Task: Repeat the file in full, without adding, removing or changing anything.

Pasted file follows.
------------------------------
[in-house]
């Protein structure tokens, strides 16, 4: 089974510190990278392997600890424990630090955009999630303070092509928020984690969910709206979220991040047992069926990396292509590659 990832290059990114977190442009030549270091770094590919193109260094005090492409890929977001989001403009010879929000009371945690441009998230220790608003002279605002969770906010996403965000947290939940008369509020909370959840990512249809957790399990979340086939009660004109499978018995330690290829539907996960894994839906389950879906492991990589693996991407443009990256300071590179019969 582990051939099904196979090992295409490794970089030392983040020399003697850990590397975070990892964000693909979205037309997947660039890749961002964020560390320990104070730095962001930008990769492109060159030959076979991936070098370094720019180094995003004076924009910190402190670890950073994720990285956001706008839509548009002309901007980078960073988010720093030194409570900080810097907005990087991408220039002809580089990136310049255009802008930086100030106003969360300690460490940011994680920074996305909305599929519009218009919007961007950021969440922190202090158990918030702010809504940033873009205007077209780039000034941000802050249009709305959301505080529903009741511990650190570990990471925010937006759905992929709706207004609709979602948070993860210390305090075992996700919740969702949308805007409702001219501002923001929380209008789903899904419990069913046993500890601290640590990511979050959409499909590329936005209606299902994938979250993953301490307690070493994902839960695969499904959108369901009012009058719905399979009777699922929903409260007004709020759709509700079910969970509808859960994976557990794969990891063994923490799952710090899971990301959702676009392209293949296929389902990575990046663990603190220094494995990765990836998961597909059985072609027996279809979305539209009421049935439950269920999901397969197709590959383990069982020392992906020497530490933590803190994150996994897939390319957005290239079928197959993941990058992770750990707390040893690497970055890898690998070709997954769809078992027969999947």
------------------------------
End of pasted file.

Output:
[in-house]
């Protein structure tokens, strides 16, 4: 089974510190990278392997600890424990630090955009999630303070092509928020984690969910709206979220991040047992069926990396292509590659 990832290059990114977190442009030549270091770094590919193109260094005090492409890929977001989001403009010879929000009371945690441009998230220790608003002279605002969770906010996403965000947290939940008369509020909370959840990512249809957790399990979340086939009660004109499978018995330690290829539907996960894994839906389950879906492991990589693996991407443009990256300071590179019969 582990051939099904196979090992295409490794970089030392983040020399003697850990590397975070990892964000693909979205037309997947660039890749961002964020560390320990104070730095962001930008990769492109060159030959076979991936070098370094720019180094995003004076924009910190402190670890950073994720990285956001706008839509548009002309901007980078960073988010720093030194409570900080810097907005990087991408220039002809580089990136310049255009802008930086100030106003969360300690460490940011994680920074996305909305599929519009218009919007961007950021969440922190202090158990918030702010809504940033873009205007077209780039000034941000802050249009709305959301505080529903009741511990650190570990990471925010937006759905992929709706207004609709979602948070993860210390305090075992996700919740969702949308805007409702001219501002923001929380209008789903899904419990069913046993500890601290640590990511979050959409499909590329936005209606299902994938979250993953301490307690070493994902839960695969499904959108369901009012009058719905399979009777699922929903409260007004709020759709509700079910969970509808859960994976557990794969990891063994923490799952710090899971990301959702676009392209293949296929389902990575990046663990603190220094494995990765990836998961597909059985072609027996279809979305539209009421049935439950269920999901397969197709590959383990069982020392992906020497530490933590803190994150996994897939390319957005290239079928197959993941990058992770750990707390040893690497970055890898690998070709997954769809078992027969999947």